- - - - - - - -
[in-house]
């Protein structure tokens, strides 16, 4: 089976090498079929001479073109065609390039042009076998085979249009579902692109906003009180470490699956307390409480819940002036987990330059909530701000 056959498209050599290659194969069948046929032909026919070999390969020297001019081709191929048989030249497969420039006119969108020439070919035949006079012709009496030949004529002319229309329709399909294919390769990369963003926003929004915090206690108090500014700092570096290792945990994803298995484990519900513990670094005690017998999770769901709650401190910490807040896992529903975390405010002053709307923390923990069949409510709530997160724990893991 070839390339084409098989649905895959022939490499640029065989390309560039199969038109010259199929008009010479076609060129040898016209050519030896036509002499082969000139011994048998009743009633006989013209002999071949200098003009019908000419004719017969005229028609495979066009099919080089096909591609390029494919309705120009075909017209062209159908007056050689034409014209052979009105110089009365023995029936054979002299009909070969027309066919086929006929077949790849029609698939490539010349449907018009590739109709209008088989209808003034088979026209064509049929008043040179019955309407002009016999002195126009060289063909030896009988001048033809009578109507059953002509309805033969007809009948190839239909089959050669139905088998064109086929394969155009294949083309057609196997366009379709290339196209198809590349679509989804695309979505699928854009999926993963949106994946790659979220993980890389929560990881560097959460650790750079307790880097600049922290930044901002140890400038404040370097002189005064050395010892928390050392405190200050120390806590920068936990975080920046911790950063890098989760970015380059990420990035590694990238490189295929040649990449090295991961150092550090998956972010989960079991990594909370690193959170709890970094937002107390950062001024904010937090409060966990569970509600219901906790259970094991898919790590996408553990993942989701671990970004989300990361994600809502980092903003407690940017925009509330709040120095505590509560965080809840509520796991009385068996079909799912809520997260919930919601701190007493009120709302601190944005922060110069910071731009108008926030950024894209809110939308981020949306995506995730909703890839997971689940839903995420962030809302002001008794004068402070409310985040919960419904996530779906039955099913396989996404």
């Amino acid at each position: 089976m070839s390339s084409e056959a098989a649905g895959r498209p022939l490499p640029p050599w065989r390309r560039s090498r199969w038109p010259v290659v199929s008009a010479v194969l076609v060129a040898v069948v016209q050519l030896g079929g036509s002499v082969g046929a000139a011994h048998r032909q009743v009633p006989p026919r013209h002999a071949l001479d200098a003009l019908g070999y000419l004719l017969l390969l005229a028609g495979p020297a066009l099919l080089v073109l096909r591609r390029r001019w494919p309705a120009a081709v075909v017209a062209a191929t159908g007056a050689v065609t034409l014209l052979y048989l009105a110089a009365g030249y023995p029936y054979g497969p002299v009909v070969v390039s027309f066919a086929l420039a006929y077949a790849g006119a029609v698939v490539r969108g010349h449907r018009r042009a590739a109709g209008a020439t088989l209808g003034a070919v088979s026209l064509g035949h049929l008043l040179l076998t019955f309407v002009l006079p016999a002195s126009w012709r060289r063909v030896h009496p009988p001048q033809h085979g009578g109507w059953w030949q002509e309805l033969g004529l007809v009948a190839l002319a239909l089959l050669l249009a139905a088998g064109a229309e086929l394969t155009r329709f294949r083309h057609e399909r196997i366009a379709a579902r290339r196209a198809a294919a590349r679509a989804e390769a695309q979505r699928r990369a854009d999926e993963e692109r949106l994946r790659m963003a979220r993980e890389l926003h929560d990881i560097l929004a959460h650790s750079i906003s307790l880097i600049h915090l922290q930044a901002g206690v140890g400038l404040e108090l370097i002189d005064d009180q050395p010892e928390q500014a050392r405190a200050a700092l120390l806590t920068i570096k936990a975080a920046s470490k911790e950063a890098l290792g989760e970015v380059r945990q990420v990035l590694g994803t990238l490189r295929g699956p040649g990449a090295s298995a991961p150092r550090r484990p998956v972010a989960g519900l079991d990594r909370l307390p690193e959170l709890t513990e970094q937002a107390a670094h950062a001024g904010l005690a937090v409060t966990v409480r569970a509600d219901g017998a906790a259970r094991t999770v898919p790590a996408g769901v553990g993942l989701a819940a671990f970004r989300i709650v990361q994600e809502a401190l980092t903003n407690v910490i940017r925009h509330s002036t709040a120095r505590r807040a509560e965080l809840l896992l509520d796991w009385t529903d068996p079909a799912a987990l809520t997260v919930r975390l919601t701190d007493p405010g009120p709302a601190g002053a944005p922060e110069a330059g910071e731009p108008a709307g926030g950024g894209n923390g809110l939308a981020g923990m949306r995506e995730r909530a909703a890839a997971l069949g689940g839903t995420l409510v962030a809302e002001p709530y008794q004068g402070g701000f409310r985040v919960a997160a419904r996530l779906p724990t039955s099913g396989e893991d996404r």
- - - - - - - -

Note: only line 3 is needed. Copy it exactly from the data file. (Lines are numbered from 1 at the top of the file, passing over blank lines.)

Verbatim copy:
């Amino acid at each position: 089976m070839s390339s084409e056959a098989a649905g895959r498209p022939l490499p640029p050599w065989r390309r560039s090498r199969w038109p010259v290659v199929s008009a010479v194969l076609v060129a040898v069948v016209q050519l030896g079929g036509s002499v082969g046929a000139a011994h048998r032909q009743v009633p006989p026919r013209h002999a071949l001479d200098a003009l019908g070999y000419l004719l017969l390969l005229a028609g495979p020297a066009l099919l080089v073109l096909r591609r390029r001019w494919p309705a120009a081709v075909v017209a062209a191929t159908g007056a050689v065609t034409l014209l052979y048989l009105a110089a009365g030249y023995p029936y054979g497969p002299v009909v070969v390039s027309f066919a086929l420039a006929y077949a790849g006119a029609v698939v490539r969108g010349h449907r018009r042009a590739a109709g209008a020439t088989l209808g003034a070919v088979s026209l064509g035949h049929l008043l040179l076998t019955f309407v002009l006079p016999a002195s126009w012709r060289r063909v030896h009496p009988p001048q033809h085979g009578g109507w059953w030949q002509e309805l033969g004529l007809v009948a190839l002319a239909l089959l050669l249009a139905a088998g064109a229309e086929l394969t155009r329709f294949r083309h057609e399909r196997i366009a379709a579902r290339r196209a198809a294919a590349r679509a989804e390769a695309q979505r699928r990369a854009d999926e993963e692109r949106l994946r790659m963003a979220r993980e890389l926003h929560d990881i560097l929004a959460h650790s750079i906003s307790l880097i600049h915090l922290q930044a901002g206690v140890g400038l404040e108090l370097i002189d005064d009180q050395p010892e928390q500014a050392r405190a200050a700092l120390l806590t920068i570096k936990a975080a920046s470490k911790e950063a890098l290792g989760e970015v380059r945990q990420v990035l590694g994803t990238l490189r295929g699956p040649g990449a090295s298995a991961p150092r550090r484990p998956v972010a989960g519900l079991d990594r909370l307390p690193e959170l709890t513990e970094q937002a107390a670094h950062a001024g904010l005690a937090v409060t966990v409480r569970a509600d219901g017998a906790a259970r094991t999770v898919p790590a996408g769901v553990g993942l989701a819940a671990f970004r989300i709650v990361q994600e809502a401190l980092t903003n407690v910490i940017r925009h509330s002036t709040a120095r505590r807040a509560e965080l809840l896992l509520d796991w009385t529903d068996p079909a799912a987990l809520t997260v919930r975390l919601t701190d007493p405010g009120p709302a601190g002053a944005p922060e110069a330059g910071e731009p108008a709307g926030g950024g894209n923390g809110l939308a981020g923990m949306r995506e995730r909530a909703a890839a997971l069949g689940g839903t995420l409510v962030a809302e002001p709530y008794q004068g402070g701000f409310r985040v919960a997160a419904r996530l779906p724990t039955s099913g396989e893991d996404r």